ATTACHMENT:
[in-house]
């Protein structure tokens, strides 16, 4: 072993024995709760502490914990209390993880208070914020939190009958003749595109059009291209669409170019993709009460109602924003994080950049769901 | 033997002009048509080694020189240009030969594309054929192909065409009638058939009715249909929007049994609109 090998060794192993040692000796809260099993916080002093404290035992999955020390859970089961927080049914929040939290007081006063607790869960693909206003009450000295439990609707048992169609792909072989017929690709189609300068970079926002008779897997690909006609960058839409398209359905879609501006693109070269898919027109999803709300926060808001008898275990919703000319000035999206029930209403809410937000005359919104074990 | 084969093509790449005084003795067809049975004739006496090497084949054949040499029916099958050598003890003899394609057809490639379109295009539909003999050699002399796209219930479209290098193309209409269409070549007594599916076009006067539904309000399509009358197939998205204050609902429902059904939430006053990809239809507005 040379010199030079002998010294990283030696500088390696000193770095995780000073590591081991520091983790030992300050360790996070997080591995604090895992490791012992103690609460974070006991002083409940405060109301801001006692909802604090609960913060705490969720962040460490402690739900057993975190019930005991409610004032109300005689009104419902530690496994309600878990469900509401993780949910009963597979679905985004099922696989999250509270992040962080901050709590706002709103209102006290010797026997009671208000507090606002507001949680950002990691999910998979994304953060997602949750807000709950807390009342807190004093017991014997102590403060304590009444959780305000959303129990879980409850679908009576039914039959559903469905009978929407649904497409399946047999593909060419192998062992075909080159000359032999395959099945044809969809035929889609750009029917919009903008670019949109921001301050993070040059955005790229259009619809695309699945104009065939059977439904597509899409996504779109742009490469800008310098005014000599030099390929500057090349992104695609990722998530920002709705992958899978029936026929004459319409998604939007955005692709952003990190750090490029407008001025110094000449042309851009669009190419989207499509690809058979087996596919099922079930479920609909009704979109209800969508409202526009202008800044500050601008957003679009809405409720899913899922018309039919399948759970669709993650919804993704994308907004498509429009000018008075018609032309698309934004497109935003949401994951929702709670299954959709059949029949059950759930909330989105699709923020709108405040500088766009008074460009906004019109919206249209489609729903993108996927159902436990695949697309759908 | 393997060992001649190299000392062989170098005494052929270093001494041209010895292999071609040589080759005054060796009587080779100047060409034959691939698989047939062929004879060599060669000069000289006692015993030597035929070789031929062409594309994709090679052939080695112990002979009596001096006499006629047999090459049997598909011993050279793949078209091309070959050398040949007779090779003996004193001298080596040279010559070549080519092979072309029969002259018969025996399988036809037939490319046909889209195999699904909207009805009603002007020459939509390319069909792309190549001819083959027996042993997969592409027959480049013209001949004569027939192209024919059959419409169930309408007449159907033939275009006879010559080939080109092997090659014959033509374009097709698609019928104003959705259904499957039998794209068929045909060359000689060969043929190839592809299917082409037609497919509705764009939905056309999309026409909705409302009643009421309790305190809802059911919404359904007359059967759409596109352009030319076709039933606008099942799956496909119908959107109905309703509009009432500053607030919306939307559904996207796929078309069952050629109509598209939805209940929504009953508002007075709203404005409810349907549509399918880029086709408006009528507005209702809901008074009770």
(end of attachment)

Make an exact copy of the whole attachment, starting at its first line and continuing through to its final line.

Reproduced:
[in-house]
């Protein structure tokens, strides 16, 4: 072993024995709760502490914990209390993880208070914020939190009958003749595109059009291209669409170019993709009460109602924003994080950049769901 | 033997002009048509080694020189240009030969594309054929192909065409009638058939009715249909929007049994609109 090998060794192993040692000796809260099993916080002093404290035992999955020390859970089961927080049914929040939290007081006063607790869960693909206003009450000295439990609707048992169609792909072989017929690709189609300068970079926002008779897997690909006609960058839409398209359905879609501006693109070269898919027109999803709300926060808001008898275990919703000319000035999206029930209403809410937000005359919104074990 | 084969093509790449005084003795067809049975004739006496090497084949054949040499029916099958050598003890003899394609057809490639379109295009539909003999050699002399796209219930479209290098193309209409269409070549007594599916076009006067539904309000399509009358197939998205204050609902429902059904939430006053990809239809507005 040379010199030079002998010294990283030696500088390696000193770095995780000073590591081991520091983790030992300050360790996070997080591995604090895992490791012992103690609460974070006991002083409940405060109301801001006692909802604090609960913060705490969720962040460490402690739900057993975190019930005991409610004032109300005689009104419902530690496994309600878990469900509401993780949910009963597979679905985004099922696989999250509270992040962080901050709590706002709103209102006290010797026997009671208000507090606002507001949680950002990691999910998979994304953060997602949750807000709950807390009342807190004093017991014997102590403060304590009444959780305000959303129990879980409850679908009576039914039959559903469905009978929407649904497409399946047999593909060419192998062992075909080159000359032999395959099945044809969809035929889609750009029917919009903008670019949109921001301050993070040059955005790229259009619809695309699945104009065939059977439904597509899409996504779109742009490469800008310098005014000599030099390929500057090349992104695609990722998530920002709705992958899978029936026929004459319409998604939007955005692709952003990190750090490029407008001025110094000449042309851009669009190419989207499509690809058979087996596919099922079930479920609909009704979109209800969508409202526009202008800044500050601008957003679009809405409720899913899922018309039919399948759970669709993650919804993704994308907004498509429009000018008075018609032309698309934004497109935003949401994951929702709670299954959709059949029949059950759930909330989105699709923020709108405040500088766009008074460009906004019109919206249209489609729903993108996927159902436990695949697309759908 | 393997060992001649190299000392062989170098005494052929270093001494041209010895292999071609040589080759005054060796009587080779100047060409034959691939698989047939062929004879060599060669000069000289006692015993030597035929070789031929062409594309994709090679052939080695112990002979009596001096006499006629047999090459049997598909011993050279793949078209091309070959050398040949007779090779003996004193001298080596040279010559070549080519092979072309029969002259018969025996399988036809037939490319046909889209195999699904909207009805009603002007020459939509390319069909792309190549001819083959027996042993997969592409027959480049013209001949004569027939192209024919059959419409169930309408007449159907033939275009006879010559080939080109092997090659014959033509374009097709698609019928104003959705259904499957039998794209068929045909060359000689060969043929190839592809299917082409037609497919509705764009939905056309999309026409909705409302009643009421309790305190809802059911919404359904007359059967759409596109352009030319076709039933606008099942799956496909119908959107109905309703509009009432500053607030919306939307559904996207796929078309069952050629109509598209939805209940929504009953508002007075709203404005409810349907549509399918880029086709408006009528507005209702809901008074009770």